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Drinking Fluids - Decreased - Allied Physicians Group - Pediatric Medicine
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  • Drinking Fluids – Decreased


    • Child drinks less than normal amounts of fluid


    • Main cause. Mouth ulcers or sore throat.
    • Common cause in babies. Blocked nose in bottle or breastfed infant. Reason: Can’t breathe while sucking.
    • Common cause. Nausea (upset stomach) from a virus, but without vomiting.
    • Trouble breathing with a viral illness that affects breathing such as croup. Reason: Baby gets tired out from sucking and breathing at the same time.


    • Dehydration. This is the health problem where the body has lost too much fluid.

    When to Call Us for Drinking Fluids – Decreased

    Call 911 Now (your child may need an ambulance) If:

    • Not moving or very weak
    • You think your child has a life-threatening emergency

    Call Us Now (night or day) If:

    • Your child looks or acts very sick
    • Too weak to suck or drink
    • Signs of dehydration, such as:
      • Has not passed urine in more than 8 hours
      • Crying does not cause tears
      • Very dry mouth
      • Sunken soft spot
      • Sleepy child
    • Will not drink or drinks very little for more than 8 hours
    • Will not drink and new onset of drooling
    • Could have swallowed a coin or other foreign body
    • Trouble breathing
    • You think your child needs to be seen urgently

    Call Us Within 24 Hours (between 9 am and 4 pm) If:

    • You think your child needs to be seen, but not urgently
    • Poor drinking and also has fever
    • Poor drinking lasts more than 3 days

    Call Us During Weekday Office Hours If:

    • You have other questions or concerns

    Parent Care at Home If:

    • Drinking adequate amount of fluids AND no signs of dehydration

    Care Advice for Drinking Fluids – Decreased

    What You Should Know:

    • Eating less solids during an illness is normal.
    • Drinking less fluids is not.
    • So far, your child does not have any signs of dehydration.
    • Here is some care advice that should help.

    Offer Lots of Fluids:

    • Give your child lots of their favorite liquid.
    • Use fluids like chocolate milk, fruit drinks, water or even soft drinks. The type doesn’t matter. The type only matters if your child has diarrhea or starts throwing up.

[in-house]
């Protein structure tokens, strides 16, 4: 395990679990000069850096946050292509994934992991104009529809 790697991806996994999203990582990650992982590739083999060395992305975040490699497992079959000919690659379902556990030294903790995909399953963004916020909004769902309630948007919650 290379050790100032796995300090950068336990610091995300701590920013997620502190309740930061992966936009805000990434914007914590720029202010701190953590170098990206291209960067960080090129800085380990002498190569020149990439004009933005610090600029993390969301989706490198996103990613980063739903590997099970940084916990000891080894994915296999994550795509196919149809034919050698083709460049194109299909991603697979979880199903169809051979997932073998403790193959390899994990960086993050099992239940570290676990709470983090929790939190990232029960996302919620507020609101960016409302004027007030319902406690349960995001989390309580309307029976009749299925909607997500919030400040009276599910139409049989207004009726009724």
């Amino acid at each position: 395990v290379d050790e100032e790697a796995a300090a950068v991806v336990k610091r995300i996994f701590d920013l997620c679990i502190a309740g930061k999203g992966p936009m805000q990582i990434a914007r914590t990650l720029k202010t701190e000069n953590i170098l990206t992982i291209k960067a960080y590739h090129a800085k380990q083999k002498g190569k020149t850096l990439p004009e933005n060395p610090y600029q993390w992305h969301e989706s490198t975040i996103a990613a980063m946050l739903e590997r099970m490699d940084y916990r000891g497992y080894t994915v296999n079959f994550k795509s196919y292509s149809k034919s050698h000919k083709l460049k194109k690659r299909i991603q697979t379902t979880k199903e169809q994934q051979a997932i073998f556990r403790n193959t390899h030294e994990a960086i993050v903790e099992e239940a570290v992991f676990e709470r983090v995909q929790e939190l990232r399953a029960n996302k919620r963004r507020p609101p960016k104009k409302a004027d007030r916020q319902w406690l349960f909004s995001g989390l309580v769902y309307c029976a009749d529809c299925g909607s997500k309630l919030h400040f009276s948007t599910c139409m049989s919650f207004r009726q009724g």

Solid Foods:

    • Don’t worry about solid food intake.
    • It’s normal not to feel hungry or want to eat when sick.
    • Preventing dehydration is the only thing that is important.

    For A Sore Mouth:

    • If the mouth is sore, give cold drinks.
    • Do not use citrus juices.
    • For babies, offer fluids in a cup, spoon or syringe rather than a bottle. Reason: The nipple may increase pain.
    • To help with the pain, give acetaminophen (such as Tylenol) or ibuprofen. Use as needed. See Dose Table.

    Liquid Antacid for Mouth Sores:

    • For mouth pain, use a liquid antacid such as Mylanta or the store brand. Give 4 times per day as needed. After meals often is a good time. Age: For children over 1 year old.
    • For children over age 6, can use 1 teaspoon (5 ml) as a mouth wash. Keep it on the ulcers as long as possible. Then can spit it out or swallow it.
    • For younger children age 1 to 6, put a few drops in the mouth. Can also put it on with a cotton swab.
    • Caution: Do not use regular mouth washes, because they sting.

    Nasal Washes To Open a Blocked Nose:

    • Use saline nose drops or spray to loosen up the dried mucus. If you don’t have saline, you can use warm tap water.
      • STEP 1: Put 3 drops in each nostril. (If age under 1 year old, use 1 drop. Also, do 1 side at a time.)
      • STEP 2: Blow (or suction) each nostril out while closing off the other nostril. Then, do the other side.
      • STEP 3: Repeat nose drops and blowing (or suctioning) until the discharge is clear.
      • How often: Do nasal washes when your child can’t breathe through the nose. Limit: No more than 4 times per day.
    • Saline nose drops or spray can be bought in any drugstore. No prescription is needed.
    • Saline nose drops can also be made at home. Use 1/2 teaspoon (2 ml) of table salt. Stir the salt into 1 cup (8 ounces or 240 ml) of warm water.
    • Reason for nose drops: Suction or blowing alone can’t remove dried or sticky mucus. Also, babies can’t nurse or drink from a bottle unless the nose is open.
    • Other option: use a warm shower to loosen mucus. Breathe in the moist air, then blow each nostril.
    • For young children, can also use a wet cotton swab to remove sticky mucus.

    For Shortness of Breath:

    • For trouble breathing, feed more often. Feed every ½ hour.
    • Offer smaller amounts per feeding.
    • Reason: This allows your baby to rest in between feedings.

    Call Your Doctor If:

    • Trouble swallowing gets worse
    • Signs of dehydration occur
    • Poor drinking lasts more than 3 days
    • Your child becomes worse

    Disclaimer: This information is not intended be a substitute for professional medical advice. It is provided for educational purposes only. You assume full responsibility for how you choose to use this information.

    Author and Senior Reviewer: Barton D. Schmitt, M.D.
    Copyright 1994-2013 Barton D. Schmitt, M.D.

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